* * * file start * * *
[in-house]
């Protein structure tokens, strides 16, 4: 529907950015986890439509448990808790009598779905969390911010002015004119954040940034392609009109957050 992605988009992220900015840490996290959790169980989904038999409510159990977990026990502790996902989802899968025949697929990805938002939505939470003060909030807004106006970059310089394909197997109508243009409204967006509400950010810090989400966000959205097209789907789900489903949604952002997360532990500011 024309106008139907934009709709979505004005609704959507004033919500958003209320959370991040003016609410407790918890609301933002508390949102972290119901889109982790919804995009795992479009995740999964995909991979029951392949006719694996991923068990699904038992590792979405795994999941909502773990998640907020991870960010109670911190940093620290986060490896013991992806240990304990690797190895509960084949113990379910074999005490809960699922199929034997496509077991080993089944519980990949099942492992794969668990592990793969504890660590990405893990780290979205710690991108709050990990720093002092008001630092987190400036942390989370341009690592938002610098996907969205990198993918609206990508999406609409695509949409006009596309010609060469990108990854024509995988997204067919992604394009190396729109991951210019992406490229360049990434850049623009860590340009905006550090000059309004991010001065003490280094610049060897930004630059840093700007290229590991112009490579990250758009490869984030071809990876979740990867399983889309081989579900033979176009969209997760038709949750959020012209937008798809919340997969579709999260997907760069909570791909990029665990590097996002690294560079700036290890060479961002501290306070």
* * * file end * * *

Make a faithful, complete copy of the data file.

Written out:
[in-house]
């Protein structure tokens, strides 16, 4: 529907950015986890439509448990808790009598779905969390911010002015004119954040940034392609009109957050 992605988009992220900015840490996290959790169980989904038999409510159990977990026990502790996902989802899968025949697929990805938002939505939470003060909030807004106006970059310089394909197997109508243009409204967006509400950010810090989400966000959205097209789907789900489903949604952002997360532990500011 024309106008139907934009709709979505004005609704959507004033919500958003209320959370991040003016609410407790918890609301933002508390949102972290119901889109982790919804995009795992479009995740999964995909991979029951392949006719694996991923068990699904038992590792979405795994999941909502773990998640907020991870960010109670911190940093620290986060490896013991992806240990304990690797190895509960084949113990379910074999005490809960699922199929034997496509077991080993089944519980990949099942492992794969668990592990793969504890660590990405893990780290979205710690991108709050990990720093002092008001630092987190400036942390989370341009690592938002610098996907969205990198993918609206990508999406609409695509949409006009596309010609060469990108990854024509995988997204067919992604394009190396729109991951210019992406490229360049990434850049623009860590340009905006550090000059309004991010001065003490280094610049060897930004630059840093700007290229590991112009490579990250758009490869984030071809990876979740990867399983889309081989579900033979176009969209997760038709949750959020012209937008798809919340997969579709999260997907760069909570791909990029665990590097996002690294560079700036290890060479961002501290306070």